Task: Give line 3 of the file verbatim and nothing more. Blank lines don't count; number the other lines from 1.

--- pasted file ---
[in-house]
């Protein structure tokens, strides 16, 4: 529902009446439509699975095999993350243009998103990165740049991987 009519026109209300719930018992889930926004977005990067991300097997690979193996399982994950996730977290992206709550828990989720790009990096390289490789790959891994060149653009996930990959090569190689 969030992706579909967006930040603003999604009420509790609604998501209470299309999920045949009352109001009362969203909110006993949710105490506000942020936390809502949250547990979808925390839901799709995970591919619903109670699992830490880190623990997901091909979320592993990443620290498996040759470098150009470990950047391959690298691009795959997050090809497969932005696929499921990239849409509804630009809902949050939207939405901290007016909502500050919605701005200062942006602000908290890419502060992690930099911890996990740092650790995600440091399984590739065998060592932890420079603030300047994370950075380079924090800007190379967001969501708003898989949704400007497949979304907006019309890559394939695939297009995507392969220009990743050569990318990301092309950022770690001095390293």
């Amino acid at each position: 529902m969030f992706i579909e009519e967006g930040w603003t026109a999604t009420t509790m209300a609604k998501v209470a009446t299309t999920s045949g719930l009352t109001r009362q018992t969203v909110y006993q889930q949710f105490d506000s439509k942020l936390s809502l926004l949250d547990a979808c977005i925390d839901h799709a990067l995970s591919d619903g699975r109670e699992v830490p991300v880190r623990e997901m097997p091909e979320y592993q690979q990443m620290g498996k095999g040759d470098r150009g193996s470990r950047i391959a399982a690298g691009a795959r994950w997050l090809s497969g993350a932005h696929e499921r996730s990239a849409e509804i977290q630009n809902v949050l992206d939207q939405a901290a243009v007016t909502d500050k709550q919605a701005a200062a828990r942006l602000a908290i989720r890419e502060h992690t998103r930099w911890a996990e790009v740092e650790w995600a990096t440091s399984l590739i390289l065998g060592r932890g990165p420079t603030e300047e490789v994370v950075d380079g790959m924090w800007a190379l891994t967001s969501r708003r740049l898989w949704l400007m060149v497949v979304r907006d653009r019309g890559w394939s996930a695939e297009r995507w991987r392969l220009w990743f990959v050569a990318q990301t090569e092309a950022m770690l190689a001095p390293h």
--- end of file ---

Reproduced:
């Amino acid at each position: 529902m969030f992706i579909e009519e967006g930040w603003t026109a999604t009420t509790m209300a609604k998501v209470a009446t299309t999920s045949g719930l009352t109001r009362q018992t969203v909110y006993q889930q949710f105490d506000s439509k942020l936390s809502l926004l949250d547990a979808c977005i925390d839901h799709a990067l995970s591919d619903g699975r109670e699992v830490p991300v880190r623990e997901m097997p091909e979320y592993q690979q990443m620290g498996k095999g040759d470098r150009g193996s470990r950047i391959a399982a690298g691009a795959r994950w997050l090809s497969g993350a932005h696929e499921r996730s990239a849409e509804i977290q630009n809902v949050l992206d939207q939405a901290a243009v007016t909502d500050k709550q919605a701005a200062a828990r942006l602000a908290i989720r890419e502060h992690t998103r930099w911890a996990e790009v740092e650790w995600a990096t440091s399984l590739i390289l065998g060592r932890g990165p420079t603030e300047e490789v994370v950075d380079g790959m924090w800007a190379l891994t967001s969501r708003r740049l898989w949704l400007m060149v497949v979304r907006d653009r019309g890559w394939s996930a695939e297009r995507w991987r392969l220009w990743f990959v050569a990318q990301t090569e092309a950022m770690l190689a001095p390293h």